FTL Neutrinos seen again in tweaked setup


Having published results earlier this Fall that neutrinos were observed apparently traveling faster than the speed of light, the CERN has made some modifications to their setup based on others critiques and re-run their experiment. They observe the same effect.

BBC News – Neutrino experiment repeat at Cern finds same result:

The initial series of experiments, comprising 16,000 separate measurements spread out over three years, found that the neutrinos arrives 60 billionths of a second faster than light would have, travelling unimpeded over the same distance.

The idea that nothing can exceed the speed of light in a vacuum forms a cornerstone in physics – first laid out by James Clerk Maxwell and later incorporated into Albert Einstein’s theory of special relativity.

Initial analysis of the work by the wider scientific community argued that the relatively long bunches of neutrinos could introduce a significant error into the measurement.

Those bunches lasted 10 millionths of a second – 160 times longer than the discrepancy the team initially reported in the neutrinos’ travel time.

To address that, scientists at Cern adjusted the way in which the proton beams were produced, resulting in bunches just three billionths of a second long, so the Opera collaboration could repeat the measurements.

(Via www.bbc.co.uk)

I believe Fermi Lab is in the process of trying to duplicate the original experiment (it’s the only facility currently operating that can achieve the necessary energies. Let’s see what they find!

The Author

Episcopal bishop, dad, astronomer, erstwhile dancer...


  1. Guy Butler says

    Curiouser and curiouser…

    Apparently the scientists at ICARUS measured the same neutrinos that OPERA was measuring, and they say that the neutrinos can’t be superluminal – the measured neutrino energy is the same as for “normal” speed-of-light neutrinos. According to them, the neutrinos should have shown a significant energy drop if they travelled even slightly faster than the speed of light.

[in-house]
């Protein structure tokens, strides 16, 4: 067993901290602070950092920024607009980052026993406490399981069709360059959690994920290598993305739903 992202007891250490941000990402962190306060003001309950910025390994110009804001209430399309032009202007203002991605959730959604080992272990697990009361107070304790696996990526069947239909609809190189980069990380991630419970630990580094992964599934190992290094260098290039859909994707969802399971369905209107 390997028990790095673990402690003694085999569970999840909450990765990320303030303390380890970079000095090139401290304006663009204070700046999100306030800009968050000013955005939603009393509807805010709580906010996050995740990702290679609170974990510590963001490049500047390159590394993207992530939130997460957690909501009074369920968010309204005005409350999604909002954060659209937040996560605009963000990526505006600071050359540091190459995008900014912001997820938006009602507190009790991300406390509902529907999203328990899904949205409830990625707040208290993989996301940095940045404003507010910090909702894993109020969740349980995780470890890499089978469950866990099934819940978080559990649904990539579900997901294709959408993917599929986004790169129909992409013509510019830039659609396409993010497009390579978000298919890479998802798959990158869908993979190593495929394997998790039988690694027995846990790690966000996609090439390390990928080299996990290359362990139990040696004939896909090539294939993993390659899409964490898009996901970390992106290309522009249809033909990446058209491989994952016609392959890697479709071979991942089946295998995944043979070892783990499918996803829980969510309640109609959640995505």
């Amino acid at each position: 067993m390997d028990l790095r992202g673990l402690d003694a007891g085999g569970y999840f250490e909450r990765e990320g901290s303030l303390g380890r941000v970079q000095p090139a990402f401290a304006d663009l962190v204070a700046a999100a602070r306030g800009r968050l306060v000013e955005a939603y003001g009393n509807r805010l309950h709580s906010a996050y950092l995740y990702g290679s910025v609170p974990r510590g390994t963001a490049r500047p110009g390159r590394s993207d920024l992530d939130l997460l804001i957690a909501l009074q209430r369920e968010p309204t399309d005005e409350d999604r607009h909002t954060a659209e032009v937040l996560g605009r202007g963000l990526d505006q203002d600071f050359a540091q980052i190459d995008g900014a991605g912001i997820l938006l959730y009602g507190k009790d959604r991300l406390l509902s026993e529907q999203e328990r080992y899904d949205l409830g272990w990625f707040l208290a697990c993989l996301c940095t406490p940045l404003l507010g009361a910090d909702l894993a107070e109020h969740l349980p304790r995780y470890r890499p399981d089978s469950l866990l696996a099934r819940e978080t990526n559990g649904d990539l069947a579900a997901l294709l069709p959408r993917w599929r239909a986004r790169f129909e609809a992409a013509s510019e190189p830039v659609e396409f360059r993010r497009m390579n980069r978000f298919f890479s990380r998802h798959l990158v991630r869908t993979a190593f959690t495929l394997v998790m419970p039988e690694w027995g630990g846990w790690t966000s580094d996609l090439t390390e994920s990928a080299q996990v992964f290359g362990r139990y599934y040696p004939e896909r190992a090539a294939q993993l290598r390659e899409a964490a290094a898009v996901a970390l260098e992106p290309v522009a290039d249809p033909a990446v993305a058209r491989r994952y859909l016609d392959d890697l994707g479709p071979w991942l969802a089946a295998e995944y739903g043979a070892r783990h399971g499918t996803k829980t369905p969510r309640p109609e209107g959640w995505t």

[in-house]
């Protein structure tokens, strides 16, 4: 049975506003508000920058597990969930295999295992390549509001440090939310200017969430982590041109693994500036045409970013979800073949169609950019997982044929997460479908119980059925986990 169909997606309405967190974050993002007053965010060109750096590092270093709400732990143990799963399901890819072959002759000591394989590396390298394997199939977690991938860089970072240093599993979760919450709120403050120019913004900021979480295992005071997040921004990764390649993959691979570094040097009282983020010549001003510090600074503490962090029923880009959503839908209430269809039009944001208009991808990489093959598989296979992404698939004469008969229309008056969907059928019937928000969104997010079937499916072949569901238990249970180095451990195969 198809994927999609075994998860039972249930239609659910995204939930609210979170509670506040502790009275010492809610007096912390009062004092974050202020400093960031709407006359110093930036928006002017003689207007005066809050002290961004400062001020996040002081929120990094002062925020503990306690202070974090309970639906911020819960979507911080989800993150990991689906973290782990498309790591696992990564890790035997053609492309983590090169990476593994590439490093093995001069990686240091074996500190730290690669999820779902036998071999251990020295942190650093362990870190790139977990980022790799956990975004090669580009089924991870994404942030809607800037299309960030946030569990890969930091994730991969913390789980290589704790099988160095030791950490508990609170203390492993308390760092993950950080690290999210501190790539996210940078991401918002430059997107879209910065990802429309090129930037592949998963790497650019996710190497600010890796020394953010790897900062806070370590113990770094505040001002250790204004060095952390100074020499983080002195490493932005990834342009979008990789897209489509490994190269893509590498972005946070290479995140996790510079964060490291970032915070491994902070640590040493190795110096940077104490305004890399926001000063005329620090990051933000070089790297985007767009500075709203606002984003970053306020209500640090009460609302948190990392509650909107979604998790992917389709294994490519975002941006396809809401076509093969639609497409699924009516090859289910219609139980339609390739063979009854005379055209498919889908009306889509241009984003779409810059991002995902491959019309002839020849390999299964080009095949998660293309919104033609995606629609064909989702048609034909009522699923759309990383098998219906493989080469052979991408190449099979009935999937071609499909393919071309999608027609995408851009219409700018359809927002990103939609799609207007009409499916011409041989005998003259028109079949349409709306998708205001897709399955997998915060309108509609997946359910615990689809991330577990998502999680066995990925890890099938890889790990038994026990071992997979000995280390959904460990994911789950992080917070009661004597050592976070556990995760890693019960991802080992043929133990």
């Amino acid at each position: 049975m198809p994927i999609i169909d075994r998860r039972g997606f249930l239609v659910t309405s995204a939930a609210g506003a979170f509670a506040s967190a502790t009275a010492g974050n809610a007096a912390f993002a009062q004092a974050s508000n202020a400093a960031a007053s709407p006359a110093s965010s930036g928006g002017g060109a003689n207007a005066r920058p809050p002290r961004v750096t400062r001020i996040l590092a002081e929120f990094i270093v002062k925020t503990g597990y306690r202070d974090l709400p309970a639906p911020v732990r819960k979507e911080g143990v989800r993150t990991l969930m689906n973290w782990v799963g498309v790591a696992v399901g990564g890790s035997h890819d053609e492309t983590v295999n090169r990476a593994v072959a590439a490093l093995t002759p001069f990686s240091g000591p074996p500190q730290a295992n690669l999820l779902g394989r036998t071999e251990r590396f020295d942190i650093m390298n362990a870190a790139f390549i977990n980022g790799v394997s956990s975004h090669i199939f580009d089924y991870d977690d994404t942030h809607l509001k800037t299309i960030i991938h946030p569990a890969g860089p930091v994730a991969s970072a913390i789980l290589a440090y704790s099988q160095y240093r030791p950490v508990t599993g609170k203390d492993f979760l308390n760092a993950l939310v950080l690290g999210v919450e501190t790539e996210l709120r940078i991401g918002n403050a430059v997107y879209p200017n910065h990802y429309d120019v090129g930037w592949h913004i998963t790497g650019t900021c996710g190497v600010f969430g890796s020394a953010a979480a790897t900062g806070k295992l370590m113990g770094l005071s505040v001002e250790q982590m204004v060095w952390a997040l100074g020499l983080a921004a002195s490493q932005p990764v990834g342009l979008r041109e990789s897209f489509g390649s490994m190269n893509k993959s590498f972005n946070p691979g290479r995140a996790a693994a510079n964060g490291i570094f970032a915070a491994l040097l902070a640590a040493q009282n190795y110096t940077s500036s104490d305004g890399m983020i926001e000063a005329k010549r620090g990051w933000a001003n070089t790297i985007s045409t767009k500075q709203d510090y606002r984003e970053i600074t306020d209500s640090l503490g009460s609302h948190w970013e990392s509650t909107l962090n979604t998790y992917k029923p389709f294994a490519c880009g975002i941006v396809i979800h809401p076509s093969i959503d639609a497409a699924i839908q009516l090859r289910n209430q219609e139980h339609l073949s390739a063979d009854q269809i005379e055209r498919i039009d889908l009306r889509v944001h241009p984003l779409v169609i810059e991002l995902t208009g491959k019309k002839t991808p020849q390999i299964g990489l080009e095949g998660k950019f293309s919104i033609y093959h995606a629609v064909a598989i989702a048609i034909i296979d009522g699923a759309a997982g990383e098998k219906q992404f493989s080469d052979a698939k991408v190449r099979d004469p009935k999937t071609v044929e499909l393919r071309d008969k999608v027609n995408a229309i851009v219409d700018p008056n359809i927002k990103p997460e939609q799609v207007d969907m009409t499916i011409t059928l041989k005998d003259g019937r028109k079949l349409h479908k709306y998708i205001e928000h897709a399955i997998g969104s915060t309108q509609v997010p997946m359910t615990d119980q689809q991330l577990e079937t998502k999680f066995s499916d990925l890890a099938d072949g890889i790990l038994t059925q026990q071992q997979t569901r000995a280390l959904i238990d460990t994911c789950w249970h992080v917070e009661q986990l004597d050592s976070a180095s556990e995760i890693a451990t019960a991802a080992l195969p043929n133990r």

Now I get to try and explain quarks to my daughter – she was asking my wife about them on the way home from school today.

    — James Ph. Kotsybar

    Oh, little neutral one of tiny mass,
    who flies anomolously from the sun,
    you zip through matter photons cannot pass:
    Could this explain the races you have won?

    From Einstein, few believe that it could be
    that any mass can go as fast as light —
    it’s deemed complete impossibility,
    assuming Relativity is right.

    If proved, the implications terrible,
    will give complacent physicists a scare.
    In terms that twist the ancient parable
    it’s you that’s tortoise; the photon’s the hare.

    It seems, though steady, light can’t keep up pace.
    You oscillate, and yet you win the race.

  3. Bill Ghrist says

    We have two seemingly conflicting data points now–the CERN results and the supernova results (I am doing this from memory, so I might not have all the particulars straight). There is one obvious difference between the two: the neutrinos from the supernova traveled almost their entire path through empty space; the CERN neutrinos traveled almost their entire path through solid rock. Taken at face value these results would seem to indicate that, at a macro scale, neutrinos travel faster through dense mass than through a vacuum. This seems counter-intuitive, but it seems counter-intuitive simply that neutrinos travel through solid rock with virtually no interaction. What if the way that a neutrino travels through solids is that whenever it encounters a nucleus, rather than going through the nucleus it “tunnels” through in a quantum mechanical-like way? That way it would avoid interaction with the nucleus and would leave a tiny gap in its path of travel. Thus the path of a neutrino through a solid would not be an unbroken straight line, but would be a series of short lines and small gaps. If the total of all the gaps between CERN and the detector added up to about 20 meters, that could account for the 60 nanosecond discrepancy in the travel time. In other words it may be that the neutrinos are not traveling faster than light, but are traveling a shorter cumulative distance than is thought. I haven’t tried to do the math on this ((I am in a hotel on a holiday trip), but it doesn’t seem entirely unreasonable that a neutrino could “tunnel” through enough nuclii between CERN and the detector to add up to that much missing travel path.

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